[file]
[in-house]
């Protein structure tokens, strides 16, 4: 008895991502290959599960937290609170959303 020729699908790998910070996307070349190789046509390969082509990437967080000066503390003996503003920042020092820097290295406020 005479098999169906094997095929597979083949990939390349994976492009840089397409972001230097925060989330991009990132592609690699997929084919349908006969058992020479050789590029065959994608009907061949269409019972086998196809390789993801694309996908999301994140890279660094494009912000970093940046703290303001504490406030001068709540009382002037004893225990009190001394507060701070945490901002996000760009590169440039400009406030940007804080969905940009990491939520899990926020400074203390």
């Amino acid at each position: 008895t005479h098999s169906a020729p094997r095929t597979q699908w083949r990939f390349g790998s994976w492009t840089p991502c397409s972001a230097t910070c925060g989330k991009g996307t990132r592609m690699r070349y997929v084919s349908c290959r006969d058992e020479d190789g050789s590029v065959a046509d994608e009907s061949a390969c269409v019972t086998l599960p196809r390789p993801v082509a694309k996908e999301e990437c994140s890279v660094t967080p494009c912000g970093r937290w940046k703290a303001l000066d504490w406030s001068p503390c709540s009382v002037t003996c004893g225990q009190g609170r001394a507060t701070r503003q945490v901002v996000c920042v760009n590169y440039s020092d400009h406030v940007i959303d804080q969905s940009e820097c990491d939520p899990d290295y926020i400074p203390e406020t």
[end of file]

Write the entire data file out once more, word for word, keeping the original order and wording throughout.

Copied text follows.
[in-house]
């Protein structure tokens, strides 16, 4: 008895991502290959599960937290609170959303 020729699908790998910070996307070349190789046509390969082509990437967080000066503390003996503003920042020092820097290295406020 005479098999169906094997095929597979083949990939390349994976492009840089397409972001230097925060989330991009990132592609690699997929084919349908006969058992020479050789590029065959994608009907061949269409019972086998196809390789993801694309996908999301994140890279660094494009912000970093940046703290303001504490406030001068709540009382002037004893225990009190001394507060701070945490901002996000760009590169440039400009406030940007804080969905940009990491939520899990926020400074203390």
């Amino acid at each position: 008895t005479h098999s169906a020729p094997r095929t597979q699908w083949r990939f390349g790998s994976w492009t840089p991502c397409s972001a230097t910070c925060g989330k991009g996307t990132r592609m690699r070349y997929v084919s349908c290959r006969d058992e020479d190789g050789s590029v065959a046509d994608e009907s061949a390969c269409v019972t086998l599960p196809r390789p993801v082509a694309k996908e999301e990437c994140s890279v660094t967080p494009c912000g970093r937290w940046k703290a303001l000066d504490w406030s001068p503390c709540s009382v002037t003996c004893g225990q009190g609170r001394a507060t701070r503003q945490v901002v996000c920042v760009n590169y440039s020092d400009h406030v940007i959303d804080q969905s940009e820097c990491d939520p899990d290295y926020i400074p203390e406020t």